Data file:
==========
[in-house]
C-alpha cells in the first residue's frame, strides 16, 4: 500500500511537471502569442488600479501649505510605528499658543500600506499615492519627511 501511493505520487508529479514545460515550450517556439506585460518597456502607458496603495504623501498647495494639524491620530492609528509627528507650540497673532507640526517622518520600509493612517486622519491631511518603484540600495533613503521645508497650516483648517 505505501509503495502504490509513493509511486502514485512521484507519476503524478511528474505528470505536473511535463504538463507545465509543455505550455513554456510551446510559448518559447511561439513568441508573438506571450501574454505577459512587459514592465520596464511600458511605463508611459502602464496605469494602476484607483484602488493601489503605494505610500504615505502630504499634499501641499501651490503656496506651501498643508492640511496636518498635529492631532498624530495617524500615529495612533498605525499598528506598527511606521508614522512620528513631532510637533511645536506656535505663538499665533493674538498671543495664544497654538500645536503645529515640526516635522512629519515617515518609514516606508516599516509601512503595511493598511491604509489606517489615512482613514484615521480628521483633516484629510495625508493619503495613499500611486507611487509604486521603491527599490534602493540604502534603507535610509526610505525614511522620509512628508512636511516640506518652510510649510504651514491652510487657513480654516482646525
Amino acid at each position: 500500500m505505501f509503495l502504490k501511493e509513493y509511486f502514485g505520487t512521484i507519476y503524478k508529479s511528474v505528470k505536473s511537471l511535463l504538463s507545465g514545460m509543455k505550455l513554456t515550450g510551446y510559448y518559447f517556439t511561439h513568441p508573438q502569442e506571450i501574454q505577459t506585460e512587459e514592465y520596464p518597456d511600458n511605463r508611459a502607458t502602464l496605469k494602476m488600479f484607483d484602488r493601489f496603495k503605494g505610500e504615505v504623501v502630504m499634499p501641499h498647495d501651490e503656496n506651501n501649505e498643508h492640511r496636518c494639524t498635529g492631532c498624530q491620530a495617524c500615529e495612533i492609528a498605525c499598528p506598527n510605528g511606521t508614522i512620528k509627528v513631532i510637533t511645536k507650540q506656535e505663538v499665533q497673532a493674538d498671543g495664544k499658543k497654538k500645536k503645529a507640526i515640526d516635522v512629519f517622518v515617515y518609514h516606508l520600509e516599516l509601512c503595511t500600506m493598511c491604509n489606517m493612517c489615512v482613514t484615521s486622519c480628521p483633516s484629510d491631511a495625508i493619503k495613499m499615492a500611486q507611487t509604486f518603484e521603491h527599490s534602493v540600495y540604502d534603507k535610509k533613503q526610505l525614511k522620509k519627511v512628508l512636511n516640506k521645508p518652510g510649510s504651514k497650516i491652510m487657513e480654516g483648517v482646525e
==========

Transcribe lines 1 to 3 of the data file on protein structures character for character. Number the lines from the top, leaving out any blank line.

[in-house]
C-alpha cells in the first residue's frame, strides 16, 4: 500500500511537471502569442488600479501649505510605528499658543500600506499615492519627511 501511493505520487508529479514545460515550450517556439506585460518597456502607458496603495504623501498647495494639524491620530492609528509627528507650540497673532507640526517622518520600509493612517486622519491631511518603484540600495533613503521645508497650516483648517 505505501509503495502504490509513493509511486502514485512521484507519476503524478511528474505528470505536473511535463504538463507545465509543455505550455513554456510551446510559448518559447511561439513568441508573438506571450501574454505577459512587459514592465520596464511600458511605463508611459502602464496605469494602476484607483484602488493601489503605494505610500504615505502630504499634499501641499501651490503656496506651501498643508492640511496636518498635529492631532498624530495617524500615529495612533498605525499598528506598527511606521508614522512620528513631532510637533511645536506656535505663538499665533493674538498671543495664544497654538500645536503645529515640526516635522512629519515617515518609514516606508516599516509601512503595511493598511491604509489606517489615512482613514484615521480628521483633516484629510495625508493619503495613499500611486507611487509604486521603491527599490534602493540604502534603507535610509526610505525614511522620509512628508512636511516640506518652510510649510504651514491652510487657513480654516482646525
Amino acid at each position: 500500500m505505501f509503495l502504490k501511493e509513493y509511486f502514485g505520487t512521484i507519476y503524478k508529479s511528474v505528470k505536473s511537471l511535463l504538463s507545465g514545460m509543455k505550455l513554456t515550450g510551446y510559448y518559447f517556439t511561439h513568441p508573438q502569442e506571450i501574454q505577459t506585460e512587459e514592465y520596464p518597456d511600458n511605463r508611459a502607458t502602464l496605469k494602476m488600479f484607483d484602488r493601489f496603495k503605494g505610500e504615505v504623501v502630504m499634499p501641499h498647495d501651490e503656496n506651501n501649505e498643508h492640511r496636518c494639524t498635529g492631532c498624530q491620530a495617524c500615529e495612533i492609528a498605525c499598528p506598527n510605528g511606521t508614522i512620528k509627528v513631532i510637533t511645536k507650540q506656535e505663538v499665533q497673532a493674538d498671543g495664544k499658543k497654538k500645536k503645529a507640526i515640526d516635522v512629519f517622518v515617515y518609514h516606508l520600509e516599516l509601512c503595511t500600506m493598511c491604509n489606517m493612517c489615512v482613514t484615521s486622519c480628521p483633516s484629510d491631511a495625508i493619503k495613499m499615492a500611486q507611487t509604486f518603484e521603491h527599490s534602493v540600495y540604502d534603507k535610509k533613503q526610505l525614511k522620509k519627511v512628508l512636511n516640506k521645508p518652510g510649510s504651514k497650516i491652510m487657513e480654516g483648517v482646525e